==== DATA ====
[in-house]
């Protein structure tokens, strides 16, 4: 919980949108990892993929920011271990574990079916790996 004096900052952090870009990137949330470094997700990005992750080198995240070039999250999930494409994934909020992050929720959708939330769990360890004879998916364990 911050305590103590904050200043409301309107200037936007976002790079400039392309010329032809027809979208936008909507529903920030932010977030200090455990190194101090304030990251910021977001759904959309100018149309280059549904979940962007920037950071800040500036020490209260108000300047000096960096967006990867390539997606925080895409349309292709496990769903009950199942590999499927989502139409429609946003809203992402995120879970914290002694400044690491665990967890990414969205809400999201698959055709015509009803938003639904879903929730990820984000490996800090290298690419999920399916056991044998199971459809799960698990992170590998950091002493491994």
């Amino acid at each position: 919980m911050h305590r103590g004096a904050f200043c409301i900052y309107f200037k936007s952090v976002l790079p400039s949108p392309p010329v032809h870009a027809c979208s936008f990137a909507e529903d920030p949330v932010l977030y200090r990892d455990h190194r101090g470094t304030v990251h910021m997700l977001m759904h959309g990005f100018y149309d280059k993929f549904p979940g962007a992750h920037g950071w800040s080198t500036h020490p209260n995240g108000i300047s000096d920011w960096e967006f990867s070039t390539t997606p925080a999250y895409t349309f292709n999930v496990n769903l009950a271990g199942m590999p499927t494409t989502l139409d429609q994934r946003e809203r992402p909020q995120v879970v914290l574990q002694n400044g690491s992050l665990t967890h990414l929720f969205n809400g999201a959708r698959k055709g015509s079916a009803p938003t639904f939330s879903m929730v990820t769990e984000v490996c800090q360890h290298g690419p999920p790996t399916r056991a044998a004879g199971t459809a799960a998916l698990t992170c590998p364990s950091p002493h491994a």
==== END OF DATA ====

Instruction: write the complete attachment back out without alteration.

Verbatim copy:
[in-house]
């Protein structure tokens, strides 16, 4: 919980949108990892993929920011271990574990079916790996 004096900052952090870009990137949330470094997700990005992750080198995240070039999250999930494409994934909020992050929720959708939330769990360890004879998916364990 911050305590103590904050200043409301309107200037936007976002790079400039392309010329032809027809979208936008909507529903920030932010977030200090455990190194101090304030990251910021977001759904959309100018149309280059549904979940962007920037950071800040500036020490209260108000300047000096960096967006990867390539997606925080895409349309292709496990769903009950199942590999499927989502139409429609946003809203992402995120879970914290002694400044690491665990967890990414969205809400999201698959055709015509009803938003639904879903929730990820984000490996800090290298690419999920399916056991044998199971459809799960698990992170590998950091002493491994």
């Amino acid at each position: 919980m911050h305590r103590g004096a904050f200043c409301i900052y309107f200037k936007s952090v976002l790079p400039s949108p392309p010329v032809h870009a027809c979208s936008f990137a909507e529903d920030p949330v932010l977030y200090r990892d455990h190194r101090g470094t304030v990251h910021m997700l977001m759904h959309g990005f100018y149309d280059k993929f549904p979940g962007a992750h920037g950071w800040s080198t500036h020490p209260n995240g108000i300047s000096d920011w960096e967006f990867s070039t390539t997606p925080a999250y895409t349309f292709n999930v496990n769903l009950a271990g199942m590999p499927t494409t989502l139409d429609q994934r946003e809203r992402p909020q995120v879970v914290l574990q002694n400044g690491s992050l665990t967890h990414l929720f969205n809400g999201a959708r698959k055709g015509s079916a009803p938003t639904f939330s879903m929730v990820t769990e984000v490996c800090q360890h290298g690419p999920p790996t399916r056991a044998a004879g199971t459809a799960a998916l698990t992170c590998p364990s950091p002493h491994a």